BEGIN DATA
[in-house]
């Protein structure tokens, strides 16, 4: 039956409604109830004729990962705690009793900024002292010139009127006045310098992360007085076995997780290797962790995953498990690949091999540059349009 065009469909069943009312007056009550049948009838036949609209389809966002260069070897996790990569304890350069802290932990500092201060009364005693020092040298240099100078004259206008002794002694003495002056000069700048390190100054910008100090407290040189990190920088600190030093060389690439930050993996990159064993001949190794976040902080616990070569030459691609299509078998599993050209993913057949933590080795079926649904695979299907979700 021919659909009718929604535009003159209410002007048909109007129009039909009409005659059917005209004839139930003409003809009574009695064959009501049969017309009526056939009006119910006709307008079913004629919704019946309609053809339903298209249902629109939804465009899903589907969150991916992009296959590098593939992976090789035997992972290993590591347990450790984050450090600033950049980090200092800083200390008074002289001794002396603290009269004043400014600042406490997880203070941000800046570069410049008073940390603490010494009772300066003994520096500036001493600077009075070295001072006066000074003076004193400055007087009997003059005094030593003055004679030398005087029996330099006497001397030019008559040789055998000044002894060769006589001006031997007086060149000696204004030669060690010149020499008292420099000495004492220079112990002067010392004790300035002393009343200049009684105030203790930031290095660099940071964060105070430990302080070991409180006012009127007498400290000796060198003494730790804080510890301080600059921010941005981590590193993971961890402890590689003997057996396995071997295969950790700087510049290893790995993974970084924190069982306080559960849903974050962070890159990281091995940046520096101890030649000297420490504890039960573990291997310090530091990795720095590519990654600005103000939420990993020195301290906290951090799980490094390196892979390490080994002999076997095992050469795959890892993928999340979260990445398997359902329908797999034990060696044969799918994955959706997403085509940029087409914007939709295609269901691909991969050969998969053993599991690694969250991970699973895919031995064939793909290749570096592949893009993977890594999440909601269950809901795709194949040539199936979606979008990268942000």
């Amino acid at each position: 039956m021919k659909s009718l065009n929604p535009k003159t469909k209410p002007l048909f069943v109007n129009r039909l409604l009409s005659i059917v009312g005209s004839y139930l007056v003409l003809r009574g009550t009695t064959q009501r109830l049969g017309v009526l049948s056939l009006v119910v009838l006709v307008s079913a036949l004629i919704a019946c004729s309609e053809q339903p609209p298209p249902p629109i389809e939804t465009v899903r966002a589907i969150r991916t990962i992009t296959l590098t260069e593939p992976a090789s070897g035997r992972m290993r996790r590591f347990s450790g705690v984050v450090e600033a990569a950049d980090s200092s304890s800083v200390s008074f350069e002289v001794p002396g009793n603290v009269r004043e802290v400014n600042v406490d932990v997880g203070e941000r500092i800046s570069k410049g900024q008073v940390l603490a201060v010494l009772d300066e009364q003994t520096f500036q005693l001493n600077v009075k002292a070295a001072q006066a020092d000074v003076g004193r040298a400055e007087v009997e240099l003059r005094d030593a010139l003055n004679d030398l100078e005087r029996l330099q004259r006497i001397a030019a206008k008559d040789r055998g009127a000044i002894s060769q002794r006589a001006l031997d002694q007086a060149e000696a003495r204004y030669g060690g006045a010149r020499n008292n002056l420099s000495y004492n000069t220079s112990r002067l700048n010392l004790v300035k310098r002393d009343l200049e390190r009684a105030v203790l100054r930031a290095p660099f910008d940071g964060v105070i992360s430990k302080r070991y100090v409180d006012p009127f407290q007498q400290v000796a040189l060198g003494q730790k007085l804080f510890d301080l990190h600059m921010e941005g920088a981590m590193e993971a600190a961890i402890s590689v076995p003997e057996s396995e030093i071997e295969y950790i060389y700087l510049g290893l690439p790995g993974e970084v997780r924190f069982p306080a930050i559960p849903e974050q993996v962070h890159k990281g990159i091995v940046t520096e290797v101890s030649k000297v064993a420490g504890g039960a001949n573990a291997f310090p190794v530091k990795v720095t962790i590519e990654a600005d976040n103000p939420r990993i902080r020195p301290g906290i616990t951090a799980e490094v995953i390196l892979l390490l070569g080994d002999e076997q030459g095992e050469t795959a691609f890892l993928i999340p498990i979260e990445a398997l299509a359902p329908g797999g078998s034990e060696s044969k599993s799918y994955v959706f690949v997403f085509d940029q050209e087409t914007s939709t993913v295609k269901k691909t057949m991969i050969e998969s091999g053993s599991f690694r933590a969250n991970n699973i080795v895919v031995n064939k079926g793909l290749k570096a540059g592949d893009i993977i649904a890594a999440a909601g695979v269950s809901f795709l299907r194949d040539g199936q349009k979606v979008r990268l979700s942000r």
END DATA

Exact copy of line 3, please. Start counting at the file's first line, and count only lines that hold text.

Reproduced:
């Amino acid at each position: 039956m021919k659909s009718l065009n929604p535009k003159t469909k209410p002007l048909f069943v109007n129009r039909l409604l009409s005659i059917v009312g005209s004839y139930l007056v003409l003809r009574g009550t009695t064959q009501r109830l049969g017309v009526l049948s056939l009006v119910v009838l006709v307008s079913a036949l004629i919704a019946c004729s309609e053809q339903p609209p298209p249902p629109i389809e939804t465009v899903r966002a589907i969150r991916t990962i992009t296959l590098t260069e593939p992976a090789s070897g035997r992972m290993r996790r590591f347990s450790g705690v984050v450090e600033a990569a950049d980090s200092s304890s800083v200390s008074f350069e002289v001794p002396g009793n603290v009269r004043e802290v400014n600042v406490d932990v997880g203070e941000r500092i800046s570069k410049g900024q008073v940390l603490a201060v010494l009772d300066e009364q003994t520096f500036q005693l001493n600077v009075k002292a070295a001072q006066a020092d000074v003076g004193r040298a400055e007087v009997e240099l003059r005094d030593a010139l003055n004679d030398l100078e005087r029996l330099q004259r006497i001397a030019a206008k008559d040789r055998g009127a000044i002894s060769q002794r006589a001006l031997d002694q007086a060149e000696a003495r204004y030669g060690g006045a010149r020499n008292n002056l420099s000495y004492n000069t220079s112990r002067l700048n010392l004790v300035k310098r002393d009343l200049e390190r009684a105030v203790l100054r930031a290095p660099f910008d940071g964060v105070i992360s430990k302080r070991y100090v409180d006012p009127f407290q007498q400290v000796a040189l060198g003494q730790k007085l804080f510890d301080l990190h600059m921010e941005g920088a981590m590193e993971a600190a961890i402890s590689v076995p003997e057996s396995e030093i071997e295969y950790i060389y700087l510049g290893l690439p790995g993974e970084v997780r924190f069982p306080a930050i559960p849903e974050q993996v962070h890159k990281g990159i091995v940046t520096e290797v101890s030649k000297v064993a420490g504890g039960a001949n573990a291997f310090p190794v530091k990795v720095t962790i590519e990654a600005d976040n103000p939420r990993i902080r020195p301290g906290i616990t951090a799980e490094v995953i390196l892979l390490l070569g080994d002999e076997q030459g095992e050469t795959a691609f890892l993928i999340p498990i979260e990445a398997l299509a359902p329908g797999g078998s034990e060696s044969k599993s799918y994955v959706f690949v997403f085509d940029q050209e087409t914007s939709t993913v295609k269901k691909t057949m991969i050969e998969s091999g053993s599991f690694r933590a969250n991970n699973i080795v895919v031995n064939k079926g793909l290749k570096a540059g592949d893009i993977i649904a890594a999440a909601g695979v269950s809901f795709l299907r194949d040539g199936q349009k979606v979008r990268l979700s942000r």